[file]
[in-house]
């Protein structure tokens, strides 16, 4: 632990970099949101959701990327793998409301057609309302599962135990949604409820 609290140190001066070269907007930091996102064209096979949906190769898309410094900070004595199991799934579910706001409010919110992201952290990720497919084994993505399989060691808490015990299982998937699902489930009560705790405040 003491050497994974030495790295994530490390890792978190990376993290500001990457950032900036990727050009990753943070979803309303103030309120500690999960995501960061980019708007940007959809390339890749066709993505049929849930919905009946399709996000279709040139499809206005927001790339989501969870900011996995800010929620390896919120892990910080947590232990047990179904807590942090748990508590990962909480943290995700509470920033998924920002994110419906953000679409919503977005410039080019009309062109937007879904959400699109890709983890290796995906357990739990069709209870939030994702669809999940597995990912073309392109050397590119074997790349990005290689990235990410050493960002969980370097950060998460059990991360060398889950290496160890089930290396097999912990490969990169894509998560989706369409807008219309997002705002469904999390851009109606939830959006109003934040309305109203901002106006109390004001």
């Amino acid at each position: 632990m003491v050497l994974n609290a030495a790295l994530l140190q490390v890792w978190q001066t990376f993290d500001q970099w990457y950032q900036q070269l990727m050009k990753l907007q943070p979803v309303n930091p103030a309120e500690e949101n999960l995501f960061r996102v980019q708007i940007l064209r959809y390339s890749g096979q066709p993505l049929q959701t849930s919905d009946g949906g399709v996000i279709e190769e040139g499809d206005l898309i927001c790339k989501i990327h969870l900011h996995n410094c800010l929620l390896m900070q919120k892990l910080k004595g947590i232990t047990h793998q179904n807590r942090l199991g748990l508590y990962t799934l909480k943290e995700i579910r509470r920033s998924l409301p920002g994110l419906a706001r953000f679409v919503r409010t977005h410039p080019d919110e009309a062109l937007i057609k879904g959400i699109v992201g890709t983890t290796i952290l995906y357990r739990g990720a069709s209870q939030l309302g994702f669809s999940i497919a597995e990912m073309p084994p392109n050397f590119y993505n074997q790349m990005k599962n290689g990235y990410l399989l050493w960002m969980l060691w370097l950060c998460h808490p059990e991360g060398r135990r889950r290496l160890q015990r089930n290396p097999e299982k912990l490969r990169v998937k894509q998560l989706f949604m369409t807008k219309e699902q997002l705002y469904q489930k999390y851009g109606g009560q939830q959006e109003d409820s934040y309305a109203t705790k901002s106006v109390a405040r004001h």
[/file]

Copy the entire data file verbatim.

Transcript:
[in-house]
């Protein structure tokens, strides 16, 4: 632990970099949101959701990327793998409301057609309302599962135990949604409820 609290140190001066070269907007930091996102064209096979949906190769898309410094900070004595199991799934579910706001409010919110992201952290990720497919084994993505399989060691808490015990299982998937699902489930009560705790405040 003491050497994974030495790295994530490390890792978190990376993290500001990457950032900036990727050009990753943070979803309303103030309120500690999960995501960061980019708007940007959809390339890749066709993505049929849930919905009946399709996000279709040139499809206005927001790339989501969870900011996995800010929620390896919120892990910080947590232990047990179904807590942090748990508590990962909480943290995700509470920033998924920002994110419906953000679409919503977005410039080019009309062109937007879904959400699109890709983890290796995906357990739990069709209870939030994702669809999940597995990912073309392109050397590119074997790349990005290689990235990410050493960002969980370097950060998460059990991360060398889950290496160890089930290396097999912990490969990169894509998560989706369409807008219309997002705002469904999390851009109606939830959006109003934040309305109203901002106006109390004001």
């Amino acid at each position: 632990m003491v050497l994974n609290a030495a790295l994530l140190q490390v890792w978190q001066t990376f993290d500001q970099w990457y950032q900036q070269l990727m050009k990753l907007q943070p979803v309303n930091p103030a309120e500690e949101n999960l995501f960061r996102v980019q708007i940007l064209r959809y390339s890749g096979q066709p993505l049929q959701t849930s919905d009946g949906g399709v996000i279709e190769e040139g499809d206005l898309i927001c790339k989501i990327h969870l900011h996995n410094c800010l929620l390896m900070q919120k892990l910080k004595g947590i232990t047990h793998q179904n807590r942090l199991g748990l508590y990962t799934l909480k943290e995700i579910r509470r920033s998924l409301p920002g994110l419906a706001r953000f679409v919503r409010t977005h410039p080019d919110e009309a062109l937007i057609k879904g959400i699109v992201g890709t983890t290796i952290l995906y357990r739990g990720a069709s209870q939030l309302g994702f669809s999940i497919a597995e990912m073309p084994p392109n050397f590119y993505n074997q790349m990005k599962n290689g990235y990410l399989l050493w960002m969980l060691w370097l950060c998460h808490p059990e991360g060398r135990r889950r290496l160890q015990r089930n290396p097999e299982k912990l490969r990169v998937k894509q998560l989706f949604m369409t807008k219309e699902q997002l705002y469904q489930k999390y851009g109606g009560q939830q959006e109003d409820s934040y309305a109203t705790k901002s106006v109390a405040r004001h």